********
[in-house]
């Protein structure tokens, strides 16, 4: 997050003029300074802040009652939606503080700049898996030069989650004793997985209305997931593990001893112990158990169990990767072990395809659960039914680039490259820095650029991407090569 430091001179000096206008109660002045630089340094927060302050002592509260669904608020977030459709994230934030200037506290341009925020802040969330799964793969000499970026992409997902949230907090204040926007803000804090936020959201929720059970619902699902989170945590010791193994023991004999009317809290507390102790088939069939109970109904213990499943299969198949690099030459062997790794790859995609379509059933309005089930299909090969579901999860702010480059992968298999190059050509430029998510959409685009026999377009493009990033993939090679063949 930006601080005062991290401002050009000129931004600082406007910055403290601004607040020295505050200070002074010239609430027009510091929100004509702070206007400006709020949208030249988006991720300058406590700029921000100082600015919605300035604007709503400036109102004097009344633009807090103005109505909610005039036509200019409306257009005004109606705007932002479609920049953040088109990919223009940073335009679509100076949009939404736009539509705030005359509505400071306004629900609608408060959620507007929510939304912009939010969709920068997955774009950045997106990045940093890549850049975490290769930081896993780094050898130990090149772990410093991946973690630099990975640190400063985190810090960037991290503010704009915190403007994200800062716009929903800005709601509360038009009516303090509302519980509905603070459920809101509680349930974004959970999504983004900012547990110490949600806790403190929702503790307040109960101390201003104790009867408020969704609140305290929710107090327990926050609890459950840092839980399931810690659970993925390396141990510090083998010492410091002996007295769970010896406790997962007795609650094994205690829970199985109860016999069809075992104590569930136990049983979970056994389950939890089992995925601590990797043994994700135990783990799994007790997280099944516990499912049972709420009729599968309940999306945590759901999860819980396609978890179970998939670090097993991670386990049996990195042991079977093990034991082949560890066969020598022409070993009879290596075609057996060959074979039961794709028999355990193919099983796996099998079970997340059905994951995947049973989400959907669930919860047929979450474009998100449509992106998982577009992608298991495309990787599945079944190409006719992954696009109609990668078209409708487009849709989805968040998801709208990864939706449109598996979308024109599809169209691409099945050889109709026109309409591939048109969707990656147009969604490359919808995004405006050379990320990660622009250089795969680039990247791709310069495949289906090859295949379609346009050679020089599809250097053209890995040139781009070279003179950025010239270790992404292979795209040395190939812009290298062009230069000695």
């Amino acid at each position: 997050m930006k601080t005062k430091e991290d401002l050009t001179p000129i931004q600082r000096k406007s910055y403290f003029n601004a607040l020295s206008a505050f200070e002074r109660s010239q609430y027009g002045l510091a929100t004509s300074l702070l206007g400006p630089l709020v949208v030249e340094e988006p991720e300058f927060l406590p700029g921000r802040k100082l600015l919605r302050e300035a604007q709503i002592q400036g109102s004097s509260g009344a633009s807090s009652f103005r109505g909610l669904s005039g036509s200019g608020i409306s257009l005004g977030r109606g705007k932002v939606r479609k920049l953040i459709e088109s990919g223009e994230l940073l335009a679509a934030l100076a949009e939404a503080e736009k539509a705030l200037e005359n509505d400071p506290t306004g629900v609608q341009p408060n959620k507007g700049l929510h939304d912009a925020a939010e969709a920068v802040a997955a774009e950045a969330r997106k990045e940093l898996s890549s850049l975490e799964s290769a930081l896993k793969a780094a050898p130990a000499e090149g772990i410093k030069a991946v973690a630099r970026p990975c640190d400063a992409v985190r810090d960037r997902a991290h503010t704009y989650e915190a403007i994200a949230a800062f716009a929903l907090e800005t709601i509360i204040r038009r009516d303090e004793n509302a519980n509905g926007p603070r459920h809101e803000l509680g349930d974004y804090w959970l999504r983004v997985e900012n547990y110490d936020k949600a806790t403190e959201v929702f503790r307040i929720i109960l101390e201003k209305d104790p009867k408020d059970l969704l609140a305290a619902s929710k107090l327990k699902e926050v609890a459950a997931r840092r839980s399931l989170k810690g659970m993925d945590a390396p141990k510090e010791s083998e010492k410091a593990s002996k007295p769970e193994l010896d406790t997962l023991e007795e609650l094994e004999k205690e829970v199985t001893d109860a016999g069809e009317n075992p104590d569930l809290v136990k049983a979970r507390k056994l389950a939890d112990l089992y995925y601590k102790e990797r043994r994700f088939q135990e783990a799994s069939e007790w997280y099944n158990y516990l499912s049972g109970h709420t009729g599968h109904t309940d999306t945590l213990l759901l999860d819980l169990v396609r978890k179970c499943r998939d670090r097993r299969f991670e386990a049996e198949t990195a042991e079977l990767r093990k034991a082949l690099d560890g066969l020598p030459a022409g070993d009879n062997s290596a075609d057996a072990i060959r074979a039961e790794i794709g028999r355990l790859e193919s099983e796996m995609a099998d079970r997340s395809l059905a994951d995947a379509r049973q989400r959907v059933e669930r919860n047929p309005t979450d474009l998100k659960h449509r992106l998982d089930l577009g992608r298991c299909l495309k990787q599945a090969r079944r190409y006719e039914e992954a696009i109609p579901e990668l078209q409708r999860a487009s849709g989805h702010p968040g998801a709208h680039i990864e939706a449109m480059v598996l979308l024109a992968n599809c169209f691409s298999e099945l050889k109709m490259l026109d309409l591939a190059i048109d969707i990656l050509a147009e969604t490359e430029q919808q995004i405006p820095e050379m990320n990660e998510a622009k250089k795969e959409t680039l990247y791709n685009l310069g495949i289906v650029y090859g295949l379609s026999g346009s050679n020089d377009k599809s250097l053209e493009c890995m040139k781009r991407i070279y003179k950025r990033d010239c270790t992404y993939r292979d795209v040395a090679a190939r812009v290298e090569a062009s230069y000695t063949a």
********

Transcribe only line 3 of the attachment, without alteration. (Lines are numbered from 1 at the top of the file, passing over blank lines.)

């Amino acid at each position: 997050m930006k601080t005062k430091e991290d401002l050009t001179p000129i931004q600082r000096k406007s910055y403290f003029n601004a607040l020295s206008a505050f200070e002074r109660s010239q609430y027009g002045l510091a929100t004509s300074l702070l206007g400006p630089l709020v949208v030249e340094e988006p991720e300058f927060l406590p700029g921000r802040k100082l600015l919605r302050e300035a604007q709503i002592q400036g109102s004097s509260g009344a633009s807090s009652f103005r109505g909610l669904s005039g036509s200019g608020i409306s257009l005004g977030r109606g705007k932002v939606r479609k920049l953040i459709e088109s990919g223009e994230l940073l335009a679509a934030l100076a949009e939404a503080e736009k539509a705030l200037e005359n509505d400071p506290t306004g629900v609608q341009p408060n959620k507007g700049l929510h939304d912009a925020a939010e969709a920068v802040a997955a774009e950045a969330r997106k990045e940093l898996s890549s850049l975490e799964s290769a930081l896993k793969a780094a050898p130990a000499e090149g772990i410093k030069a991946v973690a630099r970026p990975c640190d400063a992409v985190r810090d960037r997902a991290h503010t704009y989650e915190a403007i994200a949230a800062f716009a929903l907090e800005t709601i509360i204040r038009r009516d303090e004793n509302a519980n509905g926007p603070r459920h809101e803000l509680g349930d974004y804090w959970l999504r983004v997985e900012n547990y110490d936020k949600a806790t403190e959201v929702f503790r307040i929720i109960l101390e201003k209305d104790p009867k408020d059970l969704l609140a305290a619902s929710k107090l327990k699902e926050v609890a459950a997931r840092r839980s399931l989170k810690g659970m993925d945590a390396p141990k510090e010791s083998e010492k410091a593990s002996k007295p769970e193994l010896d406790t997962l023991e007795e609650l094994e004999k205690e829970v199985t001893d109860a016999g069809e009317n075992p104590d569930l809290v136990k049983a979970r507390k056994l389950a939890d112990l089992y995925y601590k102790e990797r043994r994700f088939q135990e783990a799994s069939e007790w997280y099944n158990y516990l499912s049972g109970h709420t009729g599968h109904t309940d999306t945590l213990l759901l999860d819980l169990v396609r978890k179970c499943r998939d670090r097993r299969f991670e386990a049996e198949t990195a042991e079977l990767r093990k034991a082949l690099d560890g066969l020598p030459a022409g070993d009879n062997s290596a075609d057996a072990i060959r074979a039961e790794i794709g028999r355990l790859e193919s099983e796996m995609a099998d079970r997340s395809l059905a994951d995947a379509r049973q989400r959907v059933e669930r919860n047929p309005t979450d474009l998100k659960h449509r992106l998982d089930l577009g992608r298991c299909l495309k990787q599945a090969r079944r190409y006719e039914e992954a696009i109609p579901e990668l078209q409708r999860a487009s849709g989805h702010p968040g998801a709208h680039i990864e939706a449109m480059v598996l979308l024109a992968n599809c169209f691409s298999e099945l050889k109709m490259l026109d309409l591939a190059i048109d969707i990656l050509a147009e969604t490359e430029q919808q995004i405006p820095e050379m990320n990660e998510a622009k250089k795969e959409t680039l990247y791709n685009l310069g495949i289906v650029y090859g295949l379609s026999g346009s050679n020089d377009k599809s250097l053209e493009c890995m040139k781009r991407i070279y003179k950025r990033d010239c270790t992404y993939r292979d795209v040395a090679a190939r812009v290298e090569a062009s230069y000695t063949a």